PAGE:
API Reference / API Methods / Indexing
List of methods

It’s recommended to use the Kotlin API client, which is better suited for Android development.

Creating indices

You don’t need to explicitly create an index, Algolia creates it automatically the first time you add an object.

Objects are schemaless so you don’t need any pre-configuration to start indexing.

If you wish to configure your index, the settings section provides details about advanced settings.

Make sure you don’t use any sensitive or personally identifiable information (PII) as your index name, including users’ names, IDs, or email addresses. Index names appear in network requests, you should consider them publicly available.

Index objects

Objects schema

The objects you index are schemaless: they can hold any number of fields, with any definition and content.

The engine has no expectations of what your data contains, other than some formatting concerns, and the objectID.

The objectID

Every object (record) in an index eventually requires a unique ID, called the objectID. You can create the objectID yourself and send it when indexing. If you don’t send an objectID, Algolia generates it for you.

Whether sent or generated, once you add a record, it has a unique identifier called objectID.

You can use this identifier later with any method that needs to reference a specific record, such as saveObjects or partialUpdateObjects.

Add, update and partial update objects

saveObjects

The saveObjects method requires an objectID, unless you set autoGenerateObjectID to true.

  • If the objectID exists, Algolia replaces the record
  • If the objectID is present but doesn’t exist, Algolia creates the record
  • If the objectID isn’t specified and autoGenerateObjectID is false (the default), the engine returns an error.
  • If the objectID isn’t specified and autoGenerateObjectID is true, the engine generates an objectID and returns it in the response.

partialUpdateObjects

The partialUpdateObjects method requires an objectID.

  • If the objectID exists, Algolia replaces the attributes
  • If the objectID is specified but doesn’t exist, Algolia creates a new record
  • If the objectID isn’t specified, the method returns an error

Note: as mentioned earlier, partialUpdateObjects doesn’t replace the whole object, but adds, removes, or updates the attributes you pass. The remaining attributes remain untouched. This is different from saveObjects and saveObjects, both of which replace the whole object.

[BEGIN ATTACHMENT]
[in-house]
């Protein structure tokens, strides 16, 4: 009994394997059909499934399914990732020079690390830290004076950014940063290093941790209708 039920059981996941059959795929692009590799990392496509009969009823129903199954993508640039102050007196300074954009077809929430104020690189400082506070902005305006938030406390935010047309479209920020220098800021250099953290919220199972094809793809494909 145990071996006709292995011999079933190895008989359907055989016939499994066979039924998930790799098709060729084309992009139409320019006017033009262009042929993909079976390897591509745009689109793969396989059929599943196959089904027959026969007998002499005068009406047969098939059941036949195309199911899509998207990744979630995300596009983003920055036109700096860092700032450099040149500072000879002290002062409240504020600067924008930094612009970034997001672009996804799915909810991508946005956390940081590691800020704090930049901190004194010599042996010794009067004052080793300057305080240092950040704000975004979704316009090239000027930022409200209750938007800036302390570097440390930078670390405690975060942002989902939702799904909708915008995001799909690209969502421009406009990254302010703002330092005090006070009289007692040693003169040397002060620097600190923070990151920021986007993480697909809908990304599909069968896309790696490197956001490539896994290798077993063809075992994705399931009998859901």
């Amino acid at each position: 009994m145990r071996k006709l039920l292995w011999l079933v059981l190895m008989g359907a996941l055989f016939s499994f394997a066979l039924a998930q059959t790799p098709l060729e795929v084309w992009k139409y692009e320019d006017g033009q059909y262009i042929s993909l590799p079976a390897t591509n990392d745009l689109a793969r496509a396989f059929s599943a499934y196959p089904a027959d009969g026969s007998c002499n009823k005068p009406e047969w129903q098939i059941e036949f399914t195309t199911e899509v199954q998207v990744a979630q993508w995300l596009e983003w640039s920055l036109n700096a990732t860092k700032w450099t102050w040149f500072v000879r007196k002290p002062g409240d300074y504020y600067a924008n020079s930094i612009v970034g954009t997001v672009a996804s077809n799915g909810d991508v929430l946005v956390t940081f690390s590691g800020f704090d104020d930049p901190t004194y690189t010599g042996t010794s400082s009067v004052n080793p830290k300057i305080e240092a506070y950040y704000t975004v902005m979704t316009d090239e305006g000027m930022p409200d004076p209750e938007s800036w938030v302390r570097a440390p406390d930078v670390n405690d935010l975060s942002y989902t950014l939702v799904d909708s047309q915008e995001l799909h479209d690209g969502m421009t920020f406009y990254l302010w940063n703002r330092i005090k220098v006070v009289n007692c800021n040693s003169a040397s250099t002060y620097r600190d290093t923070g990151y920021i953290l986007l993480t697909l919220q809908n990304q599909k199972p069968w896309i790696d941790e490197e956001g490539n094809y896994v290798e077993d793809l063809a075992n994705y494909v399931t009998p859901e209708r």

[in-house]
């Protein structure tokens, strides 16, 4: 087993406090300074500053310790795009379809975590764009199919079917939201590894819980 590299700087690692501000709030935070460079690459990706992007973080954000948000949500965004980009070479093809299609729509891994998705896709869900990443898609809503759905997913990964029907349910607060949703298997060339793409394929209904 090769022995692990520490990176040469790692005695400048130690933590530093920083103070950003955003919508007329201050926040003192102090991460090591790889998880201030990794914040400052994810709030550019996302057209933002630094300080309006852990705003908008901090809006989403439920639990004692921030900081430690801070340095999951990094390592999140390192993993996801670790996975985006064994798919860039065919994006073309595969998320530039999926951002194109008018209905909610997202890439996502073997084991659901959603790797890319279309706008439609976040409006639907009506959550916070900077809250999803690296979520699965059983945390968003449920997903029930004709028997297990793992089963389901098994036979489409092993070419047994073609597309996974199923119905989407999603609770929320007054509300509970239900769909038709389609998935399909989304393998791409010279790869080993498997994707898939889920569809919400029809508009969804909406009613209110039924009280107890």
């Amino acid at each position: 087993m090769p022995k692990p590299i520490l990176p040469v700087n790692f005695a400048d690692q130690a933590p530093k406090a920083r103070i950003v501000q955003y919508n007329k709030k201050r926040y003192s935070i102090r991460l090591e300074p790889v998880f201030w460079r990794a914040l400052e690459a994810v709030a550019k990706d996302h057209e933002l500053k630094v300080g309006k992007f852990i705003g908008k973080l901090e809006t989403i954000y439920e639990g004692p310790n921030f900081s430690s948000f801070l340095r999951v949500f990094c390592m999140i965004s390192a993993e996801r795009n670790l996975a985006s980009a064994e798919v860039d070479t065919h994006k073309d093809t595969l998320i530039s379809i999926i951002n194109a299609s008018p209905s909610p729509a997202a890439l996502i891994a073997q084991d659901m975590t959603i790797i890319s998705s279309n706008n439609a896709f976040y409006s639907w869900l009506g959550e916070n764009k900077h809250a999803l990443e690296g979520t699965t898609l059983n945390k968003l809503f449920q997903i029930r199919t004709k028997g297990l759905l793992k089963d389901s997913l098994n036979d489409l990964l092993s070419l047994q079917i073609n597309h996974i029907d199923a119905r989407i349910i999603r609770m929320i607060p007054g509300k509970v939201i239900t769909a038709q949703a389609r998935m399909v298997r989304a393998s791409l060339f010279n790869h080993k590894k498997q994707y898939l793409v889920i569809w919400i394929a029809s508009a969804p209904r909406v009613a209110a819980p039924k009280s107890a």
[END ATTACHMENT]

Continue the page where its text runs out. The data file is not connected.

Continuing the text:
For all indexing methods

  • The method for all three can be singular or plural.
    • If singular (for example, saveObject), the method accepts one object as a parameter
    • If plural (for example, saveObjects), the method accepts one or multiple objects

Note: see the individual methods for more information on syntax and usage.

Terminology

Object and record

The documentation uses “object” and “record” interchangeably. While they can certainly be different within the field of computer science, in Algolia’s domain they’re the same:

  • indices contain “objects” or “records”
  • JSON contains “objects” or “records”

Indexes and indices

The documentation uses these words interchangeably. The former is the American spelling, while the API often uses the British spelling.

Attributes

All objects and records contain attributes, sometimes referred to as fields or elements. Some attributes are key-value pairs, while others can be more complex like a collection or an object.

Asynchronous methods

Most of these methods are asynchronous. What you are actually doing when calling these methods is adding a new job to a queue: it’s this job, and not the method, that actually performs the desired action. Usually, the engine performs the job within seconds, if not milliseconds. But it all depends on the queue: if the queue has multiple pending tasks, the new job needs to wait its turn.

To help manage this asynchronous indexing, each method returns a unique taskID which you can use with the waitTask method. Using the waitTask method guarantees that the job has finished before proceeding with your new requests. You can use this to manage dependencies. For example, when deleting an index before creating a new index with the same name, or clearing an index before adding new objects.

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